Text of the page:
Root respiration and its response to grazing pressure and temperature

After the roots were washed, we put the moistened roots under an incubator (Figure 2) to equilibrate for at least 30 minutes at a target air temperature (50-100°F). Then the LI-COR 6400 gas exchange system (Figure 3) was used to measure root respiration. The relationship between respiration and temperature was used to estimate an important parameter called Q10, indicating the temperature sensitivity of respiration. While the majority of roots from both grazing treatments had a similar Q10 of 2.16 (unitless), about 20% of samples from moderately grazed sites had a significantly higher Q10 of nearly 5. This suggests that despite the 2006 summer drought, a portion of roots under moderate grazing still showed physiological vigor.

Figure 2. A small refrigerator was converted into an incubator for temperature control in root respiration measurement. Figure 3. Li-Cor 6400 and root respiration measurement cup (ready to use).

Six dominant plant species were grown from seed both in and out of a greenhouse (Figure 4), and the results indicate that there were no significant differences among species in temperature sensitivity of root respiration. Roots of plants grown outside did not differ in temperature sensitivity when compared to those of plants grown under warmer conditions inside the greenhouse (with an average temperature about 7°F higher than the outside temperature).

 

Figure 4. The barrels used for growing native plant species for root
respiration measurement.

Root decomposition: results for 2006-2007

In our 2006 study, after roots were dried, samples were put into 192 fine-nylon bags and buried in the field to measure decomposition rate. The root bags were retrieved and weighed twice, first in April 2007, then in September 2007. For this report, we used only data of the initial (September 2006) and final (September 2007) weights to calculate the decomposition rate constant (k-value) according to Lee et al. (2003). Our results indicate that for fine roots and rhizomes, the decomposition rates between treatments were similar, with k-values of 0.80 for fine roots and 0.64 for rhizomes. However, the decay constant for coarse roots was lower under heavy grazing (k=0.45) than it was under moderate grazing (k=0.67). These measured k-values are similar to the values reported by Lee et al. (2003) from a study in a forest ecosystem. In our 2006 root survey, for fine roots, only those roots that were believed to be current year’s growth were measured; for coarse roots and rhizomes, the measured biomass probably include contributions from both the current year and previous years. To estimate the total root biomass, we should consider the fact that at any given time the total root biomass buried in the soil is composed of contributions from several (possibly 4-5) different years (Dahlman and Kuera, 1965). So, the measured k-values are useful for estimating how fast each year’s production (of fine roots, coarse roots, or rhizomes) decomposed and how much it contributed to the total below-ground plant biomass. The result is shown in the following sections.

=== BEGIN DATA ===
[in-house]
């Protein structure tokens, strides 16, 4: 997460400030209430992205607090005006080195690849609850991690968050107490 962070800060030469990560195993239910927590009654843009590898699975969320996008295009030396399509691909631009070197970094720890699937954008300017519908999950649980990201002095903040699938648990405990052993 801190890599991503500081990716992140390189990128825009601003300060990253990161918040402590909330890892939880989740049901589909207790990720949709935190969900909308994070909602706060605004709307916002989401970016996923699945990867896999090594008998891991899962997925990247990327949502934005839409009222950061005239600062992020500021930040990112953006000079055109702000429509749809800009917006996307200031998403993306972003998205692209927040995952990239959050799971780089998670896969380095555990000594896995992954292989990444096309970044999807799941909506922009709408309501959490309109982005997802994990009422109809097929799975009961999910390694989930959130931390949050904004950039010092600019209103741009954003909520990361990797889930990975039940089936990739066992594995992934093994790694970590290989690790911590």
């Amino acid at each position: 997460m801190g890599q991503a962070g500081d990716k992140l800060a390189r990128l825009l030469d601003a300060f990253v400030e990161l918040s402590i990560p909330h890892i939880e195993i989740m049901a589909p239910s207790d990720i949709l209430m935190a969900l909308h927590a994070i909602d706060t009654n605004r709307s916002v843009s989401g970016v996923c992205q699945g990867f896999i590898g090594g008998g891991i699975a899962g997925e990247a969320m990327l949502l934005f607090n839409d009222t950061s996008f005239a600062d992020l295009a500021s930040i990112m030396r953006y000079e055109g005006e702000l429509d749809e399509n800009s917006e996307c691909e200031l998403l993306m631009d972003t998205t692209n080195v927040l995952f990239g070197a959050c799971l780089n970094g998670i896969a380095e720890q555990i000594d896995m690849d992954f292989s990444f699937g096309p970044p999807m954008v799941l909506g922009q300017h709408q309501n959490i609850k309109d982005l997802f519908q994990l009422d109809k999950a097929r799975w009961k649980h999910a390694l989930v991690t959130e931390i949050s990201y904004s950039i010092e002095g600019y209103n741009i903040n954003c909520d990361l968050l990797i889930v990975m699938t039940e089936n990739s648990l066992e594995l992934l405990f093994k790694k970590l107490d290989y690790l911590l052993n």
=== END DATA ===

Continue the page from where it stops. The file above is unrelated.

Estimating changes in total root mass

We believe that the fine roots obtained in our 2006 study represent the current year’s growth. However, we are not sure about the age structures of the coarse roots and rhizomes we collected, because it is extremely difficult to judge age just by visually inspecting the washed roots. While we did not quantify what proportion of rhizomes was from previous years, we believe that this perenniality plays an important role in the plant’s eco-physiology. Also, for coarse roots, although some forbs may have only annual growth, shrubs such as buckbrush (Symphocarpos occidentalis, shown in Figure 5) must produce roots that are functional over several years, just like the above-ground shoots. Although accurate quantification of the below-ground biomass has to be based on a series of well-developed studies, for now we will use our previously gathered data to provide a rough estimate of long-term below-ground biomass. The estimate is important for system-level studies at CGREC. We first define a term called duration of viability, which is the duration (in years) that a plant organ (a coarse root or rhizome in this report) remains potentially active. We used a simple MINITAB macro to estimate total root carbon in our moderately grazed and heavy grazed pastures under average precipitation condition (18.71 in.) as recorded in the past 19 years. We used the following three assumptions: